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Rebecka Hansson

Rebecka Hansson spent one semester at Babes-Bolyai University in Romania, a choice she hasn’t come to regret. She got to know a country she didn’t know much about and it gave her a more nuanced view of Europe.

Rebecka valde att läsa i rumänien.

What did you study at Malmö University?

BA in International Relations.

Why did you want to go on an exchange?

More like: why not? The main reason I wanted to go was the opportunity to spend a more substantial period of time abroad. I figured the exchange semester would be a way to experience everyday life in a different country. Another reason was that it felt important to gain an ”international experience” as I was getting a degree in International Relations.

How come you chose to go to Romania?

I’ll admit it was a bit unexpected. I got to choose from several universities and it was difficult. I had to pick a university that offered International Relations so in the end it came down to a few universities in Turkey and the Babes-Bolyai University in Cluj-Napoca in Romania. It was a difficult choice but the fact that I knew less about Romania became the deciding factor.

What were the best parts and the biggest challenges? The biggest differences between studying in Sweden and Romania?

The best thing about the exchange was all the new friends and acquaintances I made in Romania. The biggest challenge was navigating the university since lectures and seminars took place in different buildings throughout the city. It was a bit tricky piecing together different courses that I found interesting and that Malmö University would let me count towards my degree, but it worked! The biggest difference between studying in Sweden and Romania was that there was more emphasis on what the lecturers said and less on individual study, so I had to be careful not to miss lectures.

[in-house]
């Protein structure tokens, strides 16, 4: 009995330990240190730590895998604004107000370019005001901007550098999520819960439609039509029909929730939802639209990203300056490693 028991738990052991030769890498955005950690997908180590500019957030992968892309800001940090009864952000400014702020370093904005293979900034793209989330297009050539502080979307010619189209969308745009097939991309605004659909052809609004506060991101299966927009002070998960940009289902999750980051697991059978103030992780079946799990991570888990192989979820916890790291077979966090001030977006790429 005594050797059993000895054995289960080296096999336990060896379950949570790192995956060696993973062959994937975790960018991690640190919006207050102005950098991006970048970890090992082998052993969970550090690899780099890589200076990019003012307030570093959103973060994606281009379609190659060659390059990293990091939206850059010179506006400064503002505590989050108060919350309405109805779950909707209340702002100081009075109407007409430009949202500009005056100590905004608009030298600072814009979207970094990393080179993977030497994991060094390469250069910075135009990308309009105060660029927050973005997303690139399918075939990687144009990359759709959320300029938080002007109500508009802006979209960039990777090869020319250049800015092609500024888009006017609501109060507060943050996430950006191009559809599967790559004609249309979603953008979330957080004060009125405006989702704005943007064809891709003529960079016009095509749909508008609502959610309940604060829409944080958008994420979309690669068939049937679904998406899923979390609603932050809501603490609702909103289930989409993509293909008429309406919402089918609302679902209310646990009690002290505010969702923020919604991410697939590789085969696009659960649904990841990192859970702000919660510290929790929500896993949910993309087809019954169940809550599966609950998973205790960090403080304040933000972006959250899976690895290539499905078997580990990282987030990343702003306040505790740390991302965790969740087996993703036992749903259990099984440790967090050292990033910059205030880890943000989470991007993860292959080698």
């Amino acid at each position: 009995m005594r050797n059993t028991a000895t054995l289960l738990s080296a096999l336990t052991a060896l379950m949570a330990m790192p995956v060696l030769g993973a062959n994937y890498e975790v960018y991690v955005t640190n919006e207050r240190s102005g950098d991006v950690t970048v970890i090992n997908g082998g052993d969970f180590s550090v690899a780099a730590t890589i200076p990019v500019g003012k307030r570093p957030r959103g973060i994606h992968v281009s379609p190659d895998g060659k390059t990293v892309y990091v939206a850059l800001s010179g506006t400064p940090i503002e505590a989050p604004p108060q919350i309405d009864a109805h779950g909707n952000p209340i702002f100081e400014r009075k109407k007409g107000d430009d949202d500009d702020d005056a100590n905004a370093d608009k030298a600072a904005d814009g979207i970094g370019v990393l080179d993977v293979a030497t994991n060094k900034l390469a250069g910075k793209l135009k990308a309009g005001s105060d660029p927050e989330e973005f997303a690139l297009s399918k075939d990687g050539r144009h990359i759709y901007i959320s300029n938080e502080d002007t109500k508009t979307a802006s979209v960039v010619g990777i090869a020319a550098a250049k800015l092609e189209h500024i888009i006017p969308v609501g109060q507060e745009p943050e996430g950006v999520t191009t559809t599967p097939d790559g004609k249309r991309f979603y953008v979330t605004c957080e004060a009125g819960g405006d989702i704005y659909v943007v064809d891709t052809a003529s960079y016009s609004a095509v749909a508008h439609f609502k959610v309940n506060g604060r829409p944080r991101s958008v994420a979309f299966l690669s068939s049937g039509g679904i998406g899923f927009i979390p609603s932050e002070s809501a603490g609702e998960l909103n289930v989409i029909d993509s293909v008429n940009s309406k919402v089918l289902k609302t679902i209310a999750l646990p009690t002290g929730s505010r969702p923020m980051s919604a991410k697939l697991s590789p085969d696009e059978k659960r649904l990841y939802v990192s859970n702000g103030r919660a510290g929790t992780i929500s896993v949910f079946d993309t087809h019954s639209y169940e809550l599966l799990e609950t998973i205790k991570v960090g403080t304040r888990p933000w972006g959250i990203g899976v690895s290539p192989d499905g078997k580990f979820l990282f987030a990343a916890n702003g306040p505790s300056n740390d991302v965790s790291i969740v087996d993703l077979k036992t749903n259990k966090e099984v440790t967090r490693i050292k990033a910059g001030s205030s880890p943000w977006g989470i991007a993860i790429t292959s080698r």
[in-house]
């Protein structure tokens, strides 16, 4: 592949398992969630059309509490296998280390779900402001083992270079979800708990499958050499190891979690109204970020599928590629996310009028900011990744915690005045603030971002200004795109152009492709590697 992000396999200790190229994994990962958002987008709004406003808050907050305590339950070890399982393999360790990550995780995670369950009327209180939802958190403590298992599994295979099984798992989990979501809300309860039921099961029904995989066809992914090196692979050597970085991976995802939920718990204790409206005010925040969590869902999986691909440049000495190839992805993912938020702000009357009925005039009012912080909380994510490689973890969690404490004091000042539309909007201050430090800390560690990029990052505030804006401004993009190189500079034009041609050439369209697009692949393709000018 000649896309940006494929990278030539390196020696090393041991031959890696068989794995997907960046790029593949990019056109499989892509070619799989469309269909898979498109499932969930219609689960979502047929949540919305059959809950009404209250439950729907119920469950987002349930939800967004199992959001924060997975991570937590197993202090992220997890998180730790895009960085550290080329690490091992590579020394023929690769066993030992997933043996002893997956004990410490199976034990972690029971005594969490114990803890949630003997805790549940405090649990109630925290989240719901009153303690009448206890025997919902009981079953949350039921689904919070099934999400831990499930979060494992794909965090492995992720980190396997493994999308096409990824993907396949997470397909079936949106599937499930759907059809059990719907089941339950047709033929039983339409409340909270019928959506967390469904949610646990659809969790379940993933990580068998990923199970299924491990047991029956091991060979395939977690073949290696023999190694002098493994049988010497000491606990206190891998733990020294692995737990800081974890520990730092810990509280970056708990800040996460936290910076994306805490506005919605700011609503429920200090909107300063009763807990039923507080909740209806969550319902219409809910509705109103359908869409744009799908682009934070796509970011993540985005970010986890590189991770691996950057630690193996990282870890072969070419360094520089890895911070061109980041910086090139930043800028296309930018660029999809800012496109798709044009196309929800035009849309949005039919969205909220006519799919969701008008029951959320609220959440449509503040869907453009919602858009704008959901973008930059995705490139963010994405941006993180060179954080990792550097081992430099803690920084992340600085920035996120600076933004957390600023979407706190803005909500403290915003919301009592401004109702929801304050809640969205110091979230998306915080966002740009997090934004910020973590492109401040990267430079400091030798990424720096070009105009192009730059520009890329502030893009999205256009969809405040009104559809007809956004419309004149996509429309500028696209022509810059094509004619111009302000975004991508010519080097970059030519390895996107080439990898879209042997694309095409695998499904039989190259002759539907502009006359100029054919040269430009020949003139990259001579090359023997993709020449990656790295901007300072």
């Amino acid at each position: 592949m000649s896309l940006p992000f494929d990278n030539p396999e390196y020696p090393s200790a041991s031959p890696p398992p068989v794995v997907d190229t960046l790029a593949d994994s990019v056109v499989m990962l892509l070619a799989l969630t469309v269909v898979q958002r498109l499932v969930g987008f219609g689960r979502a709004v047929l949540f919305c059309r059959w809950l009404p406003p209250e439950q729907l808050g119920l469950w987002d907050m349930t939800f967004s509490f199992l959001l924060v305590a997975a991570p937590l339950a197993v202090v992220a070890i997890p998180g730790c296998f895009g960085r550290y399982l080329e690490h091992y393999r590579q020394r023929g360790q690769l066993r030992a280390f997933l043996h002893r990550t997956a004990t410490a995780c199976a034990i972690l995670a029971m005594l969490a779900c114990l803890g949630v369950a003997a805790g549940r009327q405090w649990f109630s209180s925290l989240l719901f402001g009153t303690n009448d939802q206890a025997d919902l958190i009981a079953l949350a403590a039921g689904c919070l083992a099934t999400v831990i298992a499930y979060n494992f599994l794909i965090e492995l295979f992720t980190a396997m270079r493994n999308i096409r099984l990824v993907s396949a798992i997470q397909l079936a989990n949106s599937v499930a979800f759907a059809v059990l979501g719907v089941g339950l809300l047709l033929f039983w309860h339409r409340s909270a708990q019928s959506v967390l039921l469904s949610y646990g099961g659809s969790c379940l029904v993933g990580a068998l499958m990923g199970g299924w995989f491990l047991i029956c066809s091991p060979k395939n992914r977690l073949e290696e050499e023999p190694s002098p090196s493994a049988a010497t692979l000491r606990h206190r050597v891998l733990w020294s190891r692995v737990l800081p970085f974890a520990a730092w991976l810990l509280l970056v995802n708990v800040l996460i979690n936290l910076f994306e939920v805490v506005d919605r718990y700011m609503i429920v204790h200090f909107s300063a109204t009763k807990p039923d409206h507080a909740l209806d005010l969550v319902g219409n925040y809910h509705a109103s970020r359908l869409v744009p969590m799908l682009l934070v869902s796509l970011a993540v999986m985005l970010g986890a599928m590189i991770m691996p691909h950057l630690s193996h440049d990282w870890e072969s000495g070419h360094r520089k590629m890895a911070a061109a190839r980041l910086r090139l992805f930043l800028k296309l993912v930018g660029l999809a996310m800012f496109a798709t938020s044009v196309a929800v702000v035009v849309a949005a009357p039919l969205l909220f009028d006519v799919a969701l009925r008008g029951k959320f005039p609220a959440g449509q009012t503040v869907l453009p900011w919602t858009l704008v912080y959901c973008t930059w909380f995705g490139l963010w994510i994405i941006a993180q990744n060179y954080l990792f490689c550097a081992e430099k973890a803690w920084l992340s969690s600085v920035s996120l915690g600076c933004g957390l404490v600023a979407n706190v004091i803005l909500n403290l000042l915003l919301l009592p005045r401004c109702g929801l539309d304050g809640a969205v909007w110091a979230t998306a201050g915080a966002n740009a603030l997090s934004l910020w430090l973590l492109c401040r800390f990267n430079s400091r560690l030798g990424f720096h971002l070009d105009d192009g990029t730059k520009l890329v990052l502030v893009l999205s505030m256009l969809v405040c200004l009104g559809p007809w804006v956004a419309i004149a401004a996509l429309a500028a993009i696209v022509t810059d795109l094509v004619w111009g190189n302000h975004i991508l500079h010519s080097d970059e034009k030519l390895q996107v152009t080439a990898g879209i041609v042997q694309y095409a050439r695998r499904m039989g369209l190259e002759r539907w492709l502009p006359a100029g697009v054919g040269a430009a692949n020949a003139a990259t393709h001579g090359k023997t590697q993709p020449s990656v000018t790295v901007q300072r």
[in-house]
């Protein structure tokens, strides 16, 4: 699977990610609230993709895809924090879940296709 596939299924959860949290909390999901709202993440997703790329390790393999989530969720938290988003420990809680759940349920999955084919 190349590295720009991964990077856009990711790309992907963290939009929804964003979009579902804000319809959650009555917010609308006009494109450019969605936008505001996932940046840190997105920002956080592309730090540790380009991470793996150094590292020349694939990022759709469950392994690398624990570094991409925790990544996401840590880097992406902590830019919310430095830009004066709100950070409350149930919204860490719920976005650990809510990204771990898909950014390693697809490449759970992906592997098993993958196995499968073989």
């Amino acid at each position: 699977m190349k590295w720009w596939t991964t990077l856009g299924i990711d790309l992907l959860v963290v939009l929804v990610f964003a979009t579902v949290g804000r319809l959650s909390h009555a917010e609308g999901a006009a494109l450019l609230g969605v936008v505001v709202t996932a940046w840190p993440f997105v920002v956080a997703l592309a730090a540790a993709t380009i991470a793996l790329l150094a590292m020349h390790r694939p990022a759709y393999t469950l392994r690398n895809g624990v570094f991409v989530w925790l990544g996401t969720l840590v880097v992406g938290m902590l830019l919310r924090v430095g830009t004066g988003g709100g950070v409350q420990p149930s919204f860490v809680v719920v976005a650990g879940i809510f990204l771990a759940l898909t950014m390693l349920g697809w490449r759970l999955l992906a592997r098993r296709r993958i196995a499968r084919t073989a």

Where did you live?

I lived in two different rooms with two different roommates in student housing – which worked out really well! Both were in the Haşdeu area where most of the student housing in the city is located. I can really recommend living in student dorms – it was quite affordable and it was nice being able to save and spend that money on other things.

What was the teaching like? 

Most of the time we had traditional lectures where it was important to take notes the whole time. The student groups on the different courses were quite small which was nice and meant that the relationship between students and lecturer was a bit closer. The courses I liked the best were Political Discourse Analysis, Dystopian Film and Fiction in the Euro-Atlantic Space and The Social Problem Film.

What was the most important takeaway from your time in Romania? 

A more nuanced view of Europe and a greater understanding when it comes to other perspectives.

What would you like to say to students thinking about going abroad?

Some students probably hesitate because they don’t know exactly what it will be like, but I’d say that that is part of the fun! There’s no way you’ll know how you are going to handle different situations and what you are going to learn until you actually go. Don’t hesitate if the place is one of the “less popular” ones - take the opportunity and go!

Last updated by Maria Wennerberg